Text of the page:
It and the anxiety disorders share many of the same benzodiazepine-GABA binding site deficits which is why they both respond so well to benzodiazepines.

Ian
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NOTE: I'm not a doctor, and particularly not yours, so there may be factors I'm unaware of. Therefore all advice is of a general nature and you should consult your doctor before following any of it, especially before changing med doses.

Offline ShawnW

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Re: Update on my health - Slowly but surely getting better.
« Reply #11 on: April 27, 2014, 02:39:10 PM »
Obsessive  compulsive disorder is now thought to be an abnormality in the brain or brain chemicals.  It is no longer called obsessive compulsive anxiety neurosis.  For years I tried to get to the root of my problems with talk therapy.  Yes I gained insight, but guess what -- I still had severe OCD.  It was not until I got on the right medicines that the OCD was mostly silenced.  That is why I am still here at 55 when I never thought I would make it out of my teens or 20's.  It's like telling an epileptic to get to the route of their problems instead of encouraging them to take medicine to stop or lessen their seizures.  These 2 conditions are both brain disorders.

And for some that is the case.  I can tell you in the population I work with...I take everyone off of everything...all meds, all supplements, all street drugs etc.  These people have been diagnosed with panic disorders, schizophrenia, bi-polar, depression, OCD, etc and so on.  I detox them then find out what their baseline is and we go from there.  I work with people who had no program, no recovery, no talk therapy, no spirituality nothing but drugs because they had been diagnosed with a mental disorder.  They went to a psychiatrist and was diagnosed then shuffled out the door with a script.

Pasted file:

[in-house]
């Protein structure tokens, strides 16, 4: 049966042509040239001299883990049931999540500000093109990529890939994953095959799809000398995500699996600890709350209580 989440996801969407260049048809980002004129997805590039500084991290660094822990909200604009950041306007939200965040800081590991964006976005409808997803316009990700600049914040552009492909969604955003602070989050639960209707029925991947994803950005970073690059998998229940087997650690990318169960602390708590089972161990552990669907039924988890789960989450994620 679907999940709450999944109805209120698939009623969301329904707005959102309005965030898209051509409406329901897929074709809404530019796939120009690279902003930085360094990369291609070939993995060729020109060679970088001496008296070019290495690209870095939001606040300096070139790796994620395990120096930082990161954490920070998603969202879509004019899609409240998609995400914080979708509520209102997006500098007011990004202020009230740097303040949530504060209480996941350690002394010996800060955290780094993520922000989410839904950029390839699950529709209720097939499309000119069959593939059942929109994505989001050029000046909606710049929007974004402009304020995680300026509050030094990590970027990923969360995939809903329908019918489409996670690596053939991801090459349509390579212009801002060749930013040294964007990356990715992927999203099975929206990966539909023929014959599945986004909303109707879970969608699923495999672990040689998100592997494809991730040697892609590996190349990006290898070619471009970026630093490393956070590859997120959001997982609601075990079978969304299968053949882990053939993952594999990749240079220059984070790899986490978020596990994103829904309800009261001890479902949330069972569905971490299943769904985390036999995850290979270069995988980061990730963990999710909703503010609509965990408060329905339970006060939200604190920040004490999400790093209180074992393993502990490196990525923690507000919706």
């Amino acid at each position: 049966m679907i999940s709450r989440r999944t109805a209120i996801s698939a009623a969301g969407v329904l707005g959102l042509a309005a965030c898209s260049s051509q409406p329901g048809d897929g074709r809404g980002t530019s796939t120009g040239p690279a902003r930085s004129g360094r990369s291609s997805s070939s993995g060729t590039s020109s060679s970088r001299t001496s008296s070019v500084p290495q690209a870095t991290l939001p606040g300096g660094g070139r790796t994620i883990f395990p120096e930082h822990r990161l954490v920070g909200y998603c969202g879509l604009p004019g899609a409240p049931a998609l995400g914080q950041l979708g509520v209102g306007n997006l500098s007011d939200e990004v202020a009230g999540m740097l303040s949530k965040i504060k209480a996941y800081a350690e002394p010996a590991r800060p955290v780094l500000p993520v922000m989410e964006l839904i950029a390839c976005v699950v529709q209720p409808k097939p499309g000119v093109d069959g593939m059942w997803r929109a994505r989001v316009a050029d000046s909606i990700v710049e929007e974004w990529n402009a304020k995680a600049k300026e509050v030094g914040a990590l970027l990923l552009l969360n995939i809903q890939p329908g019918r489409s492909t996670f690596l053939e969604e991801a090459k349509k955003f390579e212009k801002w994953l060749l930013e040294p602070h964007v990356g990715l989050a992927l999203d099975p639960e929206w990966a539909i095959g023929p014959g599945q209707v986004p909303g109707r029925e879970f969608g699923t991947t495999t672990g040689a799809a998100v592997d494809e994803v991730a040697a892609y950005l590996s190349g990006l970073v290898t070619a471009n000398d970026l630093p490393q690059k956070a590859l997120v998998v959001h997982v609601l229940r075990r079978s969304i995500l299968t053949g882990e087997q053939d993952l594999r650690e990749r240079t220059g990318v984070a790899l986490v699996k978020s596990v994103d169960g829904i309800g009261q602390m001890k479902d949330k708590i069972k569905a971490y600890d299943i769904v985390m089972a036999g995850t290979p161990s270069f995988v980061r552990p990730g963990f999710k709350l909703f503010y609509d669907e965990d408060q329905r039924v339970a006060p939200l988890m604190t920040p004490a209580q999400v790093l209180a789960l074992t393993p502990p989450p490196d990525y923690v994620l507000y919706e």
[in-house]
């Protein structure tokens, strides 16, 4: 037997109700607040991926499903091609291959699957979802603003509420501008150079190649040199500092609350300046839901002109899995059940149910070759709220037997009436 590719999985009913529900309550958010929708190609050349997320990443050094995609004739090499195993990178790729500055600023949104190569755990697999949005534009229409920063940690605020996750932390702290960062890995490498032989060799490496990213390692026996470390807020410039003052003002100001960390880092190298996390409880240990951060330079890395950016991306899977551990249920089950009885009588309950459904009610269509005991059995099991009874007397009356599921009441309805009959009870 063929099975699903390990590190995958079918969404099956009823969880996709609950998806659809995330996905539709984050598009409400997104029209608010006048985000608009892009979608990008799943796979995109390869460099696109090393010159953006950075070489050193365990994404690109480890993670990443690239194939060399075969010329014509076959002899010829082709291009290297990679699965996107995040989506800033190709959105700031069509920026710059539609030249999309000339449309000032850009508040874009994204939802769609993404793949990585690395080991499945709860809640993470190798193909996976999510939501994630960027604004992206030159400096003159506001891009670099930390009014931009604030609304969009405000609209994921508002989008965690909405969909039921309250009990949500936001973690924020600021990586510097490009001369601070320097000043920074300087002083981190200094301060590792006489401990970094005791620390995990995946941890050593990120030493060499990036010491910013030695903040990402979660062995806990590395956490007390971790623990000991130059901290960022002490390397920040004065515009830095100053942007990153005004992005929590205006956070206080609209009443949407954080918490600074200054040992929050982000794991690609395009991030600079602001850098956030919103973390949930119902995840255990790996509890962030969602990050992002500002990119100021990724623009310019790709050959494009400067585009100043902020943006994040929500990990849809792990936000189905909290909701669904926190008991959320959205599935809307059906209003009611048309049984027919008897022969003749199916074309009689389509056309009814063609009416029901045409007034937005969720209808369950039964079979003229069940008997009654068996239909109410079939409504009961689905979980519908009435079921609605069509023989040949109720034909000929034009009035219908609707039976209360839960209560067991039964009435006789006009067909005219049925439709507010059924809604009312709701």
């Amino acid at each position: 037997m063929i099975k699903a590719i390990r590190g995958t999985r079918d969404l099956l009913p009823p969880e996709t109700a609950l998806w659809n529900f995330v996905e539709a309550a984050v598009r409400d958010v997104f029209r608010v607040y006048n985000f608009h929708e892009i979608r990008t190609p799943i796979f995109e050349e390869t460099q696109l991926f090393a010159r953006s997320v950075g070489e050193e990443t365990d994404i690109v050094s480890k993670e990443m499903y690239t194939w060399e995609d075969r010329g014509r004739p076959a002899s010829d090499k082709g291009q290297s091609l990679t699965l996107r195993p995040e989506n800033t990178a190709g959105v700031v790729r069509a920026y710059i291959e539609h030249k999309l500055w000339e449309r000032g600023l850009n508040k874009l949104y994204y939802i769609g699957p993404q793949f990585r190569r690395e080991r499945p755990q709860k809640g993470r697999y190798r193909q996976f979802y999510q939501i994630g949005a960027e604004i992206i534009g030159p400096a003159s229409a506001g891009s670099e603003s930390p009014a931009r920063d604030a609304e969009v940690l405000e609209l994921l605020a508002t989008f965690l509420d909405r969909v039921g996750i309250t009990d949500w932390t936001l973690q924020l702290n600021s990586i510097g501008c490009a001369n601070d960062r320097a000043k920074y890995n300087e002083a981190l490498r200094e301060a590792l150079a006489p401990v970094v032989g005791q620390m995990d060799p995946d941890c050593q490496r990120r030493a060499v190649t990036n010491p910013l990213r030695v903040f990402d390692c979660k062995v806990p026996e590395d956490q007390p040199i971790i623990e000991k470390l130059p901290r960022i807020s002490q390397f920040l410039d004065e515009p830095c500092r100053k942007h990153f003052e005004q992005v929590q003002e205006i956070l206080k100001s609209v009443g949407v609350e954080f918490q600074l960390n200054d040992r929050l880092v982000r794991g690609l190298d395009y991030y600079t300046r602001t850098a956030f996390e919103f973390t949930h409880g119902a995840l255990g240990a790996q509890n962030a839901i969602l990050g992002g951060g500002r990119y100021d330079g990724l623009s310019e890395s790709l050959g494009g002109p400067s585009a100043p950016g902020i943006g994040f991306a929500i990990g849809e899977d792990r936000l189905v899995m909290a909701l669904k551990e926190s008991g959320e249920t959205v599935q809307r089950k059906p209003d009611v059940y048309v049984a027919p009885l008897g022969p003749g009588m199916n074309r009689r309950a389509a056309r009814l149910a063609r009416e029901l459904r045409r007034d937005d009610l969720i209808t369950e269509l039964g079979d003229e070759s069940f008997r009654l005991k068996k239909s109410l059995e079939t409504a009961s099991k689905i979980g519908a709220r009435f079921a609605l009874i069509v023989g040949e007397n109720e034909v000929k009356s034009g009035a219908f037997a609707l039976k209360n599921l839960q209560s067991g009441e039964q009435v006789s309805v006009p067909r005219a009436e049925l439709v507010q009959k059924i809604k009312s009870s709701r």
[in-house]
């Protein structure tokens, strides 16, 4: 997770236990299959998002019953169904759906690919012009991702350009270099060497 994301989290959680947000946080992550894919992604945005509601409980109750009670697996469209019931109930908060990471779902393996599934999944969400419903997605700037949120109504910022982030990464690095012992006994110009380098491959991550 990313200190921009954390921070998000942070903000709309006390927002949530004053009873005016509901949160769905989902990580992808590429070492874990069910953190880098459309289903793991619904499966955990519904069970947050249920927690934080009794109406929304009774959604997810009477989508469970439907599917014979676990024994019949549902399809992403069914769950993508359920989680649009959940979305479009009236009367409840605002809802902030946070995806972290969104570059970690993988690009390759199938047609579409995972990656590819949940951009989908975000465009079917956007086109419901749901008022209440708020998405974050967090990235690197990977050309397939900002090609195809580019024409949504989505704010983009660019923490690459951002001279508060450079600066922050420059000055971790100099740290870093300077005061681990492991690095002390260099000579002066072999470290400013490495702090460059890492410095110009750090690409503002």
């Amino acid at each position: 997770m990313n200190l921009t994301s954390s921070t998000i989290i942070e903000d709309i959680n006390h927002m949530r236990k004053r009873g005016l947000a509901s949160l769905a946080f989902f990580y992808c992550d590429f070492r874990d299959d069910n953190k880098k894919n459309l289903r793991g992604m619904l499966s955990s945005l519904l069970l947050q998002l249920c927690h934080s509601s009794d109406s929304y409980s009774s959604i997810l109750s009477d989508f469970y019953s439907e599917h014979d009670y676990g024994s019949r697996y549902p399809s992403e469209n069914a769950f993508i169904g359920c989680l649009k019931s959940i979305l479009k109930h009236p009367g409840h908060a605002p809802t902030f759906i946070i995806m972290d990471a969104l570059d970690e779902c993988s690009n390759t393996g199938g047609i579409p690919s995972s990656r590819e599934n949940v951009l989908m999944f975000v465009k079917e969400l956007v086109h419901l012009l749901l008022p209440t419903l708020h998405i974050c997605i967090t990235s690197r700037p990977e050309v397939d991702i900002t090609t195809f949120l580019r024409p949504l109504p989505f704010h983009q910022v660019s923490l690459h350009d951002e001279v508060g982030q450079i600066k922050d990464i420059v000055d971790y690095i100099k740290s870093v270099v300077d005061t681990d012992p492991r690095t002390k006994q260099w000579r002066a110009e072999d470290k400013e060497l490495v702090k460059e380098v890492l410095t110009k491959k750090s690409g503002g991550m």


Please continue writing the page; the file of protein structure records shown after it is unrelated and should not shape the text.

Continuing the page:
You would be surprised at what I find...the vast majority do very well without medication when the have been given alternative tools for recovery.  These people have tried the traditional routes and find themselves diagnosed and addicted.  I have seen over 1000 people in the last three years, I would say I had to send out less than 10 to an acute psych ward, and placed less than another 10 on medication.

Why is this the case?  Well because substances can also cause symptoms similar to mental illness.  Because you don't know what someone has or how severe it is until you clear the brain of drugs, process pain/fear/trauma and then give them tools for living.  I keep probably about a 1/3rd for a year or longer...49% complete the program without a relapse, without medication and without leaving AMA.  These people are leading happy and healthy lives...the same ones diagnosed with severe mental illness.

Can everyone do it medication free?  Absolutely not.  It likely means their disorder was more severe, and was resistant to medication free treatment.  But, with so many voices out there screaming for medications, I find fulfillment being one of the few fighting for another way.

So, the people here have their own experiences which I respect...but they can not extrapolate their experience onto others.  Each have their own journey, and medication free is one of those paths that works for some.
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My insight, thoughts, experiences or advice that may be posted in this forum are not meant as a substitution for the advice of your physician.

Want to know how to address your anxiety?
http://www.anxietyzone.com/index.php/topic,93402.msg521266.html#msg521266